The European Union (EU) has said that Pakistani politics has been highly partisan where, despite consecutive three elections and two peaceful government transitions, there was little cooperation and compromise between the government and the parliament.
According to the Multi-Annual Indicative Program (MIP) for 2021-2022, the role of military has been seen as the guarantee for stability, however, it also has also been criticized for undermining civilian governance capacity.
The new MIP that would be implemented in two phases, with a mid-term progress review in 2024, has a duration of seven years from 2021 to 2027. It would provide opportunity for redefining and redirecting the priorities and actions of the European Union.
EU has set an initial grant of 265 million euros. After the general elections in 2023, it is anticipated that both the “Vision 2025” and the multi-annual indicative program would be amended. According to an EU document, this will enable realigning the second half of the MIP with strategies of any potential new government.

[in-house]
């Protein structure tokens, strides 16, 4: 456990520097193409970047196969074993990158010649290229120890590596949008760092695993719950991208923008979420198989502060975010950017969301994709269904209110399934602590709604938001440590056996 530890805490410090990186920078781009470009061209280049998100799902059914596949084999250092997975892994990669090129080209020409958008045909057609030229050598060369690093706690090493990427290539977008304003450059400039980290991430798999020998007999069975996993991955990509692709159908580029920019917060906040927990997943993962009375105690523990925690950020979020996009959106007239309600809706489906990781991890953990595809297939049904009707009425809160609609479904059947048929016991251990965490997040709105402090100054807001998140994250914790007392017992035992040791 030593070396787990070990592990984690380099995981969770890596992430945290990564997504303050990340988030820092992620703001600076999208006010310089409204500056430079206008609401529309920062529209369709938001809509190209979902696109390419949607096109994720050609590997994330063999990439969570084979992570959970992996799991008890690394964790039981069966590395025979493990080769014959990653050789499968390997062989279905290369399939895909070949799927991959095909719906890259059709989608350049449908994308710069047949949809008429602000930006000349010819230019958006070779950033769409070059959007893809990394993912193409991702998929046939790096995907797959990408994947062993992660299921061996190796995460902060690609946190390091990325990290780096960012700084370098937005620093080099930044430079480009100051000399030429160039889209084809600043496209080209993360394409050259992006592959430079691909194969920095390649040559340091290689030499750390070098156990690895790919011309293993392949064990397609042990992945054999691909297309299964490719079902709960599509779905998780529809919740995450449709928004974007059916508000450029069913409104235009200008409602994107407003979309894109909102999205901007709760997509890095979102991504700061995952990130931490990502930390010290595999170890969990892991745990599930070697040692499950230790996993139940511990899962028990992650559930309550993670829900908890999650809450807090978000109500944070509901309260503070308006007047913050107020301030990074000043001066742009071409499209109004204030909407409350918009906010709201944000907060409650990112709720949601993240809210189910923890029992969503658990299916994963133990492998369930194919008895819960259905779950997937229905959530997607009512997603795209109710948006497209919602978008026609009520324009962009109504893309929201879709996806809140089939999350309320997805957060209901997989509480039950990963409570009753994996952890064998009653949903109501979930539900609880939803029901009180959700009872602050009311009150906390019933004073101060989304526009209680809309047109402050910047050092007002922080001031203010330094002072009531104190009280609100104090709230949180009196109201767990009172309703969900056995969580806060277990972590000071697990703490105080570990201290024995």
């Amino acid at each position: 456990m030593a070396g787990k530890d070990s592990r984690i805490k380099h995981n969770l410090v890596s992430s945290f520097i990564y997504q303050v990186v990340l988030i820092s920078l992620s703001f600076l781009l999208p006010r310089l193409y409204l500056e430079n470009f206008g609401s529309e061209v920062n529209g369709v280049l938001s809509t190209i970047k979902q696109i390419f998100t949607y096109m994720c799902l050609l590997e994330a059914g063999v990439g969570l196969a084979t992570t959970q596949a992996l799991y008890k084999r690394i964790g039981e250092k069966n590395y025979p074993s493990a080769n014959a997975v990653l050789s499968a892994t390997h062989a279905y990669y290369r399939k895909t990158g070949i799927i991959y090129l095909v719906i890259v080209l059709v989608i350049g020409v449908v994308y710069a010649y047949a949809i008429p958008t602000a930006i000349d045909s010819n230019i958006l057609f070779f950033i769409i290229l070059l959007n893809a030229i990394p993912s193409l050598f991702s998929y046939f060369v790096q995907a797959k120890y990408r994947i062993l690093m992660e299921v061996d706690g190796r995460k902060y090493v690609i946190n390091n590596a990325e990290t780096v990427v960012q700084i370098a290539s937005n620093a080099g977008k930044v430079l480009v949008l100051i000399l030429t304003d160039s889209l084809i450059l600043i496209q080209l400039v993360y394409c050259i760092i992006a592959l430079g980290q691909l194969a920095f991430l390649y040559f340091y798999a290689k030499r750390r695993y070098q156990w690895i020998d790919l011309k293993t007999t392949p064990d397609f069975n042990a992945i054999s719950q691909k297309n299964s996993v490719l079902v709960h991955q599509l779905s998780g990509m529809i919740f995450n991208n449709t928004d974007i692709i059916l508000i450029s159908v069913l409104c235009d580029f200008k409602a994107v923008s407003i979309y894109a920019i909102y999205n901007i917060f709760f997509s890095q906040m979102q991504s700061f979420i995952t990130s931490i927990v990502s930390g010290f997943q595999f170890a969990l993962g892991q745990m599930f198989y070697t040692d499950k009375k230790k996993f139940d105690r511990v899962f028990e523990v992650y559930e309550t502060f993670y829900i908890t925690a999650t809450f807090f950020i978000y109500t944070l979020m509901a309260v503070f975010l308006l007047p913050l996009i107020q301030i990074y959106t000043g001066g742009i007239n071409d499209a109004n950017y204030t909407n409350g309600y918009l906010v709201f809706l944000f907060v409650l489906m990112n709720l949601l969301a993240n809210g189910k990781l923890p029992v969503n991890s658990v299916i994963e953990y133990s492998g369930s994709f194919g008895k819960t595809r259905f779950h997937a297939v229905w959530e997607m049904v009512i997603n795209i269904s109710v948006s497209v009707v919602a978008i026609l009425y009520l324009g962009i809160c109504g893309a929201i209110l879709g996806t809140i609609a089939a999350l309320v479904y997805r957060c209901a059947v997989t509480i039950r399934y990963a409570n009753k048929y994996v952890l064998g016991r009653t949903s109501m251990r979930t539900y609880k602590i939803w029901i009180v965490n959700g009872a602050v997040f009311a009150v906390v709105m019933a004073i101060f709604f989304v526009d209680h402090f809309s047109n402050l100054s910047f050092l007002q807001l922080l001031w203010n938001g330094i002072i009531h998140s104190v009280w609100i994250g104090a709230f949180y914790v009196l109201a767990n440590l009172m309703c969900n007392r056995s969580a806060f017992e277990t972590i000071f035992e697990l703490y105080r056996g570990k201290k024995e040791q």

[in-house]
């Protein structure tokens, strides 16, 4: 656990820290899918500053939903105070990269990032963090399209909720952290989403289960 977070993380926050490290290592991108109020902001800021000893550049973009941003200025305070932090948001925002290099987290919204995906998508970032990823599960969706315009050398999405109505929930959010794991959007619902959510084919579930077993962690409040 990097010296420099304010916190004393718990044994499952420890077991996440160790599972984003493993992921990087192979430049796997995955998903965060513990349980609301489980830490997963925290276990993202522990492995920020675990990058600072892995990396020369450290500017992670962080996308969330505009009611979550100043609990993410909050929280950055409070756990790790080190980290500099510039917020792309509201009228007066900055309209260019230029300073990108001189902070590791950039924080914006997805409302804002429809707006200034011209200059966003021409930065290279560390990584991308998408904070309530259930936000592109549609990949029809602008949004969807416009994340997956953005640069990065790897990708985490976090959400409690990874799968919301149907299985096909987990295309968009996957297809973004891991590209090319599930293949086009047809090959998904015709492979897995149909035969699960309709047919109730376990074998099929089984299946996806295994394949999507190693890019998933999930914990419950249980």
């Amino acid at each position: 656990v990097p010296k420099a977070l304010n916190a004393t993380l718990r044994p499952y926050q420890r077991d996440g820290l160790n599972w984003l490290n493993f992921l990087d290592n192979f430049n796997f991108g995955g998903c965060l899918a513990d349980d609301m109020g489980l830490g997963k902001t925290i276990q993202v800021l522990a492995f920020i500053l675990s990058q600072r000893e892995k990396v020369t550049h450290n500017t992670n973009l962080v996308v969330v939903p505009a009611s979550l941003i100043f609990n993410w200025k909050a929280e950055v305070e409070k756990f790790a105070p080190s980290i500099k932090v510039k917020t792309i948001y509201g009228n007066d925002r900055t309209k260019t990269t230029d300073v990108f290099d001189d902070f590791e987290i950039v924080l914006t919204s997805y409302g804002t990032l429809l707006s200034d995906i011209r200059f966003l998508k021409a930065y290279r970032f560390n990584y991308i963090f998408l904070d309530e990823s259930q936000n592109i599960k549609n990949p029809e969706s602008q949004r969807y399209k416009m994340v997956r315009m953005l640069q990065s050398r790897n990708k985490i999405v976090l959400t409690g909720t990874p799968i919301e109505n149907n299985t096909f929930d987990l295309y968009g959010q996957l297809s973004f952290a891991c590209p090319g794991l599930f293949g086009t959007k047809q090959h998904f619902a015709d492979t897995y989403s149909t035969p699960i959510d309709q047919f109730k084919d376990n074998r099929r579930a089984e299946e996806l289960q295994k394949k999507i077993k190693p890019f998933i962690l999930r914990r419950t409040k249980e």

The third elections since the end of the military regime in 2008 and the second successive peaceful transfer of power, the security situation and access to justice in the country remains challenging.
A slow recovery from the COVID-19 crisis and socioeconomic impact could further delay economic and structural reforms. These would be mitigated through increased coordination and dialogue with other development partners, regular policy and political dialogue, provision of dedicated capacity building activities, including in the area of public financial management, mainly through technical assistance, and whenever possible, exchange of expertise from EU member states.
Outdated regulatory frameworks have affected the efficiency of law enforcement and judiciary institutions. The MIP will address capacity issues and integrate disaster risk management in order to increase resilience of economic activities supported by the EU’s humanitarian assistance.